For most EV businesses, the details of solar project development and operations are a related but distant world. Similarly, to solar developers and investors, the EV market is interesting, and most of them want to own a Tesla (including me), but integrating the two industries is a bit of a leap.
However, some of us are wearing both hats. At IronOak, we simultaneously supply solar project investors and developers, as well as EV market makers, with research and transaction advisory services. In fact, at this moment, we are working on hundreds of MWs of solar projects and fleet roll outs totalling thousands of EVs in major U.S. cities. As one example, I serve as an Advisory Board member for Paul Allen’s Vulcan, Inc. in its innovative partnership with the U.S. Department of Transportation Smart City Challenge, which will award $50M to a single city to help electrify its transportation network.
A report this month by the German Renewable Energy Federation highlights the massive potential link between the EV and solar markets. Estimates suggest that second-hand batteries from the world’s nearly 90 million EVs sold by 2030 could provide 1,000 GWhs of power in stationary uses such as integrating renewable power into grid, homes, and businesses. Apparently, when EV batteries get below about 80% of their original capacity, which occurs roughly 6-10 years after they’re first used, it’s time to replace them. Yet they might still have 10 years of life left.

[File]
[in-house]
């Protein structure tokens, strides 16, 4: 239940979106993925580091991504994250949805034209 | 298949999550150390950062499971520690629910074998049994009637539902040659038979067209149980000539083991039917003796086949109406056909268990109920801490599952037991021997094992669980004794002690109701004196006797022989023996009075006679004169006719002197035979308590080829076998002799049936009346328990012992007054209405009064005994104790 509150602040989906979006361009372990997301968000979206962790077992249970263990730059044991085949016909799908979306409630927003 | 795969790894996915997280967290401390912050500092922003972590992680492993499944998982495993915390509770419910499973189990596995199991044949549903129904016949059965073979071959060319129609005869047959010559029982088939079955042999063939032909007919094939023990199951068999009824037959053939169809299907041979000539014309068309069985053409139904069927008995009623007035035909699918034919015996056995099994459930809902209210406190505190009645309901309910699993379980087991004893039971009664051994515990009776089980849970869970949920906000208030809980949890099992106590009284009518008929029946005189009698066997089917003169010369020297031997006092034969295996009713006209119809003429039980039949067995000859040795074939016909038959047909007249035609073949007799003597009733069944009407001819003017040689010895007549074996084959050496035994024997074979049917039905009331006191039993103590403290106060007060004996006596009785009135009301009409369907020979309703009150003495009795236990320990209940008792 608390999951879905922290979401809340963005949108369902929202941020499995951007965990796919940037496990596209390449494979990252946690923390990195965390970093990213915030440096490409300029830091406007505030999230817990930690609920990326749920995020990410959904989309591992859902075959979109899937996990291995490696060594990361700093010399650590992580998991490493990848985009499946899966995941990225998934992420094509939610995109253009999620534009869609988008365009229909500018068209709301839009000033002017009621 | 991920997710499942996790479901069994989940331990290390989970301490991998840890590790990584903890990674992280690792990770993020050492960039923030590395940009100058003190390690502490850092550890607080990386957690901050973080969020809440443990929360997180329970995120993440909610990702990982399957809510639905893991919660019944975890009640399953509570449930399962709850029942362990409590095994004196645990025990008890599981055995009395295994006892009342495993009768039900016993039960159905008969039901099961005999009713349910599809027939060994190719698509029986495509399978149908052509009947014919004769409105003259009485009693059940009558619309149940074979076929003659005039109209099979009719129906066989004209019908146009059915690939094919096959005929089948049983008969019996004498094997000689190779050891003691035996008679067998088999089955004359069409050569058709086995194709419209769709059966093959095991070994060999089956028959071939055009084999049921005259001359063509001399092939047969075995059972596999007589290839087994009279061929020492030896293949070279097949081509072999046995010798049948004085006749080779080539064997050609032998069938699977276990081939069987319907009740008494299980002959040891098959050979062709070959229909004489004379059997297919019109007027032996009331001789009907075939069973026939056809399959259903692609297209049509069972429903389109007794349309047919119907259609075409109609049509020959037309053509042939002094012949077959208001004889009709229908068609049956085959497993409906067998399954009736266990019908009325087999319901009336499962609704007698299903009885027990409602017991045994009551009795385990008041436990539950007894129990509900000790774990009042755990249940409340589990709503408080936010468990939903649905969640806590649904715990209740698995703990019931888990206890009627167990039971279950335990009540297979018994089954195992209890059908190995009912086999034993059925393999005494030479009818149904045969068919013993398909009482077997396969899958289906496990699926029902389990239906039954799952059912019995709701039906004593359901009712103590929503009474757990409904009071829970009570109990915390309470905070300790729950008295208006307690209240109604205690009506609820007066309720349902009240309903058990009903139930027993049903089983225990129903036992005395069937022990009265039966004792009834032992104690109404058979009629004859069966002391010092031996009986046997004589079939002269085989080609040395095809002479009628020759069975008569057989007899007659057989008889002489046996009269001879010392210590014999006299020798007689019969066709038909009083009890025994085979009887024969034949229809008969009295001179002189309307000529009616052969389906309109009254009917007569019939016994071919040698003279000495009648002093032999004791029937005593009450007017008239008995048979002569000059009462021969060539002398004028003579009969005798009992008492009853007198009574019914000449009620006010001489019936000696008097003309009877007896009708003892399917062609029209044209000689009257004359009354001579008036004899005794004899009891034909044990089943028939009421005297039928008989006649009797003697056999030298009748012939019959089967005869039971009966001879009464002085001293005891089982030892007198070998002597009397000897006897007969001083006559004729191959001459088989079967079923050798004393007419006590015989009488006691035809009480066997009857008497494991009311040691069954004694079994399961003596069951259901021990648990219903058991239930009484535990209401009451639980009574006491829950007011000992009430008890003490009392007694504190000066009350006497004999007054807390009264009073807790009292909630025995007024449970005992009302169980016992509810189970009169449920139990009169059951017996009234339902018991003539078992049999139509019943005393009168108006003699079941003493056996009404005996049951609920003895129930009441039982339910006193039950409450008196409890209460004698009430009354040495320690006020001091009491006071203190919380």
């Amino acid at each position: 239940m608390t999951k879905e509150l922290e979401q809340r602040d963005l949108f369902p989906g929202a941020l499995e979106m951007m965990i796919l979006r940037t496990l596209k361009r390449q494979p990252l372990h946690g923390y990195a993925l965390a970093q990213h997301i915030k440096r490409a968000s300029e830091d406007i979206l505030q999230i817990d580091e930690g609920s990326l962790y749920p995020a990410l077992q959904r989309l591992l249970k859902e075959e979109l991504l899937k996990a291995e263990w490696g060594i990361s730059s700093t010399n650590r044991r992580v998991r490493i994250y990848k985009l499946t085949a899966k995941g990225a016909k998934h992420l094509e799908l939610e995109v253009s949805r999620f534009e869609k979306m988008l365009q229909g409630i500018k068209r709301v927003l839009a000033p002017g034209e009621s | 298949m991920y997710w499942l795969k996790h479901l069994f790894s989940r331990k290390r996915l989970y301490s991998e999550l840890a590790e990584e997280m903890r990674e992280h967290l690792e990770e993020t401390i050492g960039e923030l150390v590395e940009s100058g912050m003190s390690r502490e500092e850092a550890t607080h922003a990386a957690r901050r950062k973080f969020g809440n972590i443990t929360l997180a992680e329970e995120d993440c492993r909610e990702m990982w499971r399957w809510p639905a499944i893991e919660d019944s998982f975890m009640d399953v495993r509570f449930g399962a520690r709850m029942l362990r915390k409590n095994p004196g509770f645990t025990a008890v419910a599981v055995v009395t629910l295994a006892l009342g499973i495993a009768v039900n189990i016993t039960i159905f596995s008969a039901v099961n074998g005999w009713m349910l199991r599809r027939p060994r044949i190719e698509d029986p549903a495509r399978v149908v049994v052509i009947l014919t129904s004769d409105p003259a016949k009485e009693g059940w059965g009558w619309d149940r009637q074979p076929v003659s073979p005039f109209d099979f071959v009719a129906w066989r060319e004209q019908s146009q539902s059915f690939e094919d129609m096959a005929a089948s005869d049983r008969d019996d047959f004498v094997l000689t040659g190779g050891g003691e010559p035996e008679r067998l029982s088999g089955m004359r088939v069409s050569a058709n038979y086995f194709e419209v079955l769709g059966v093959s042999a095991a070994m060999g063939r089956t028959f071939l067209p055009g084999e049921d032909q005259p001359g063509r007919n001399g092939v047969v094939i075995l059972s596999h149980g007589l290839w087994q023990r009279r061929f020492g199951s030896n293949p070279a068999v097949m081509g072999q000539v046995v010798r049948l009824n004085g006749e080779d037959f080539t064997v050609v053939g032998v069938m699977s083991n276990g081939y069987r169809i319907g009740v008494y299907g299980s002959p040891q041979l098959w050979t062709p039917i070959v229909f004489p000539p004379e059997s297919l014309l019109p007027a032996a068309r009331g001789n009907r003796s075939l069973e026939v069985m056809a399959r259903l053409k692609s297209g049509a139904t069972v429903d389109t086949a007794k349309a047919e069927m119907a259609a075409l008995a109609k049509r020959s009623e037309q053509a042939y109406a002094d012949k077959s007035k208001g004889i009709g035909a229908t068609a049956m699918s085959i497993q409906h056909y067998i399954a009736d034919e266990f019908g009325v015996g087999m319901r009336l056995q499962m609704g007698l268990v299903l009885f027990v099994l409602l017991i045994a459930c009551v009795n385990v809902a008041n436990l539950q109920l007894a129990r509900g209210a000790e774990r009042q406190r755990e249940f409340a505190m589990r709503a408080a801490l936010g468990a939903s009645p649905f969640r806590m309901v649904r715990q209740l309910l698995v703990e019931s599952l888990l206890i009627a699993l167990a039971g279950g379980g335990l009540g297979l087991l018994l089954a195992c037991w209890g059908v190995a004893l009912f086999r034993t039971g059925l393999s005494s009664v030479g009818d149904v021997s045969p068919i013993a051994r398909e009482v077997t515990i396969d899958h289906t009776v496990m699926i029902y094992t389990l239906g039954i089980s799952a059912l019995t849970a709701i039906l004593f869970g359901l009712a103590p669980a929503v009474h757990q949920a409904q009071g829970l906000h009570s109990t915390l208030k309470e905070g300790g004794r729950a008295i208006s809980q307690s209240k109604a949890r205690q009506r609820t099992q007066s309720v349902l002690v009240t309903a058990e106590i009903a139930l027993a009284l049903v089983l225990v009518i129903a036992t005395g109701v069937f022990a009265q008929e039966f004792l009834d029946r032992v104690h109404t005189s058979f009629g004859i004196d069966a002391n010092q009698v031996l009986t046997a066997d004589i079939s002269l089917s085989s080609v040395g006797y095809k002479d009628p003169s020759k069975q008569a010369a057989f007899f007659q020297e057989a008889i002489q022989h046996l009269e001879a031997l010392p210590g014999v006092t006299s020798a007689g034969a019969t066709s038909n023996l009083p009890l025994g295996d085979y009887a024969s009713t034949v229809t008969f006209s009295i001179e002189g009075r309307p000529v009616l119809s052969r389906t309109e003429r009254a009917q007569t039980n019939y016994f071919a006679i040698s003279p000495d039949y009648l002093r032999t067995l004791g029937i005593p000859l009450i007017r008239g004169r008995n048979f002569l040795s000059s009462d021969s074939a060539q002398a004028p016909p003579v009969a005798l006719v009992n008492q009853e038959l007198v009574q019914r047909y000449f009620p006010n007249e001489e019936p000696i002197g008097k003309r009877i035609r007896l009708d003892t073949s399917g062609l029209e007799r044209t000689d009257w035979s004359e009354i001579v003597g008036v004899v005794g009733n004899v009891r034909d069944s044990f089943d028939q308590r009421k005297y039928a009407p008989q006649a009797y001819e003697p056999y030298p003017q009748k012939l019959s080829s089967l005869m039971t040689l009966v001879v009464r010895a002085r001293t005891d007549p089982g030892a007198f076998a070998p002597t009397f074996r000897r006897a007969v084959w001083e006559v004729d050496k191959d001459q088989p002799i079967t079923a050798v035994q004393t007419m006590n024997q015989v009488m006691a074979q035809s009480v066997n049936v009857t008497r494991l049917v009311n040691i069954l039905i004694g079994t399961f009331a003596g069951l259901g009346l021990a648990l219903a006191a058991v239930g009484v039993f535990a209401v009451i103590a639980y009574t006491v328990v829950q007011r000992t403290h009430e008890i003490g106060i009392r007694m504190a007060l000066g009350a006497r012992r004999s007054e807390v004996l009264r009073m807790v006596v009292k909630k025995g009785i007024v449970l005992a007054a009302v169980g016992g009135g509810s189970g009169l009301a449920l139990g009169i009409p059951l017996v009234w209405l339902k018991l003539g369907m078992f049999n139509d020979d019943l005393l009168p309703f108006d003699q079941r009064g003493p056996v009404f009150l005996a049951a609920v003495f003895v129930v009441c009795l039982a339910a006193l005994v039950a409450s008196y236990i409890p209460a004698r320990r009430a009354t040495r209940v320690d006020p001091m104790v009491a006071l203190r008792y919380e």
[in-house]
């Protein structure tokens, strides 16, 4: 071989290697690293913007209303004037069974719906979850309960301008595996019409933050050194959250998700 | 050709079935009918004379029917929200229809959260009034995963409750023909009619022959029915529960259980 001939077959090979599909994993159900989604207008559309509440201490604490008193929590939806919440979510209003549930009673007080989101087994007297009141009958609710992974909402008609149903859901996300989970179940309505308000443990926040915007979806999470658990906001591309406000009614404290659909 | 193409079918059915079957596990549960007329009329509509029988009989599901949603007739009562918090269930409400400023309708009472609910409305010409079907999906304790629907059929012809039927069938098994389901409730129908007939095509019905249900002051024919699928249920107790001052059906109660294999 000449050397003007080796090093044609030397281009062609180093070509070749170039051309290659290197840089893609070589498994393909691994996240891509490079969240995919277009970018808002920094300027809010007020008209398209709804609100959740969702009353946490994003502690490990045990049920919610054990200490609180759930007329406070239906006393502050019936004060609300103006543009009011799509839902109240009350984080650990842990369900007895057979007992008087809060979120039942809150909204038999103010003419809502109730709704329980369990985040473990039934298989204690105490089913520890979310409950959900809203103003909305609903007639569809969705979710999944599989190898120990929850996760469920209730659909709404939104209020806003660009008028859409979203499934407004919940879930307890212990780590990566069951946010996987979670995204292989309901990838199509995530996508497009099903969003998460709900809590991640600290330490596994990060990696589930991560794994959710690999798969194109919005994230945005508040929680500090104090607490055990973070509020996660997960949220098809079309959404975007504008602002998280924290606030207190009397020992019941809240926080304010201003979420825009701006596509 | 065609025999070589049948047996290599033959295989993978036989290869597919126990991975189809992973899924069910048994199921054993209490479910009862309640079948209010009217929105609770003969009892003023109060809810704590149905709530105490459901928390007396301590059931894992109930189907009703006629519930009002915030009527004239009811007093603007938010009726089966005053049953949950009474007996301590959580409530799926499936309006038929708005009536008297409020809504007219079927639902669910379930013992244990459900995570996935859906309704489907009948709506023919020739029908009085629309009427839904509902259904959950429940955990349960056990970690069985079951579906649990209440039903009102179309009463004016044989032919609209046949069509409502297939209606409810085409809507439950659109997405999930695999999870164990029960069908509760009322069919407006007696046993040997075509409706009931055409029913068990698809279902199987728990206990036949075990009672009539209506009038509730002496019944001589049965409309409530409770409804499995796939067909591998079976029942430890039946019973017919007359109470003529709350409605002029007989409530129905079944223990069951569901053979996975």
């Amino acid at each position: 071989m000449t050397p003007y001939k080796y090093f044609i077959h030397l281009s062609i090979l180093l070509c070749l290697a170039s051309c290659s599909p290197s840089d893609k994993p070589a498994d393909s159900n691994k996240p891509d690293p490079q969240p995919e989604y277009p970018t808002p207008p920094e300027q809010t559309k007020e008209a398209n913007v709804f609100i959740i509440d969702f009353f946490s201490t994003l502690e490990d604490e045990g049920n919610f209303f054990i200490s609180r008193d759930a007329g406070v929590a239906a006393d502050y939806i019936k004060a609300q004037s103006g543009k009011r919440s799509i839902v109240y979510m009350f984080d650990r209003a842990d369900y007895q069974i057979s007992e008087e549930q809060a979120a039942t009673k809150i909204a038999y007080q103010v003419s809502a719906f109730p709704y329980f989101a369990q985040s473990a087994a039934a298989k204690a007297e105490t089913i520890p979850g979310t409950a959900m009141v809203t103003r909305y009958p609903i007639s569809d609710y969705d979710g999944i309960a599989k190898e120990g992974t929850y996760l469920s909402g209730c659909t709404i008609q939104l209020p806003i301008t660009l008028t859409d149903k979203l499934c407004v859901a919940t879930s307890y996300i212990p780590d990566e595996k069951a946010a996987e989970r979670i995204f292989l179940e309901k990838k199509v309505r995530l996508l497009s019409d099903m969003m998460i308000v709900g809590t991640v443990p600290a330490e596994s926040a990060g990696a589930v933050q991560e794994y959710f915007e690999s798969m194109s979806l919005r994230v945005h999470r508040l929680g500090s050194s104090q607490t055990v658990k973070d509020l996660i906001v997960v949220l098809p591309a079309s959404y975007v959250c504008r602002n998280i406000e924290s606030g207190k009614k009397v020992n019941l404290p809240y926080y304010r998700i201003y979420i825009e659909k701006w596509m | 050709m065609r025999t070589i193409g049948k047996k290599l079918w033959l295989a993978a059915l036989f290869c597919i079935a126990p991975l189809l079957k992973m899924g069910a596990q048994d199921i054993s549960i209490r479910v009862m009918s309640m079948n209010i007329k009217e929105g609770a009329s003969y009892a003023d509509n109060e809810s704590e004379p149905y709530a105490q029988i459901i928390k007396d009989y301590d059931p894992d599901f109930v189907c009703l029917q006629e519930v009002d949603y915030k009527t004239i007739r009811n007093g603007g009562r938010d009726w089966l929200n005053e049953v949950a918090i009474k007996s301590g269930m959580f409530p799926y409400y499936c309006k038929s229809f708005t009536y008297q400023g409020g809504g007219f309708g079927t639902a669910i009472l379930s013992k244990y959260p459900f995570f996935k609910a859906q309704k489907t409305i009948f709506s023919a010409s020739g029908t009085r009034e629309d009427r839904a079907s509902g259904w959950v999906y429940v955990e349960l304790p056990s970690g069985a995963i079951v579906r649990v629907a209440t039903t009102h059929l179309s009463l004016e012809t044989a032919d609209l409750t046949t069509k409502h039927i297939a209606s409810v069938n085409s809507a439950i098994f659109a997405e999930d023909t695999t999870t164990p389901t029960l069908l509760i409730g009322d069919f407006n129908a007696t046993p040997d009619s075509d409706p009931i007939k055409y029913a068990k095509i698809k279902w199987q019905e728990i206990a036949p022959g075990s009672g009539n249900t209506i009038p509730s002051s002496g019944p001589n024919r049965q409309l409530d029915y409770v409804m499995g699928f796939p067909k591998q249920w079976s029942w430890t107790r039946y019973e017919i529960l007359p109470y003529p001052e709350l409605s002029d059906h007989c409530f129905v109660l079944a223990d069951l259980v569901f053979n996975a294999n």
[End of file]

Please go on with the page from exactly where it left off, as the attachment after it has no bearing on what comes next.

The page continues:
If true, this is important for two reasons:
For a sense of the scale of this opportunity, as well as how fast the cost of storage is falling, consider the graphs below, based on Navigant and Deutsche Bank projections.
Revenue risk: More than amount and number of sources, it’s about certainty
No surprise, investors and banks like some predictability—less for the former and more for the latter—in the revenues and costs of the projects they own. The same logic applies to energy storage investments.
However, with at least 70 different battery chemistries being tested or manufactured at some scale, many believe that technology risk is the main barrier for battery roll out. Yet lithium ion batteries accounted for 96% of (chemical) storage added to the U.S. grid last year. As such, it’s the ability to forecast revenue, not remove technology uncertainty, that is the key to growing this nascent market.
Scanning the figure from RMI below, it is clear that batteries provide many services at the transmission, distribution, and DG scales. One would assume that each of these would also create revenue for energy storage project owners. But you know what they say about assuming, right? The Urban Dictionary tells me that certain body parts are involved in the saying.
While the amount of potential revenue from multiple sources is appealing, it is not often possible in project structures. But it can happen. As an example, we have originated and are helping to underwrite a $100M-plus energy storage portfolio for a large international investor right now, and this projects makes financial sense because it is “stacking” several sources of revenue, and creating contractual certainty for some of these sources.
To further illustrate this potential stacking of revenue, consider the November 2015 levelized cost of storage analysis by Lazard (below). They rightfully stress that their study does not look at revenue stacking, but this is exactly what is required to make more battery projects financially feasible. However, as I learned from talking to a public utility commissioner recently, utility regulations to allow more of these battery services to be monetized are not making it onto the radar of utility commissions because the market is still so small. Alas, we have a chicken and an egg...
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Photo by Patrick Fore on Unsplash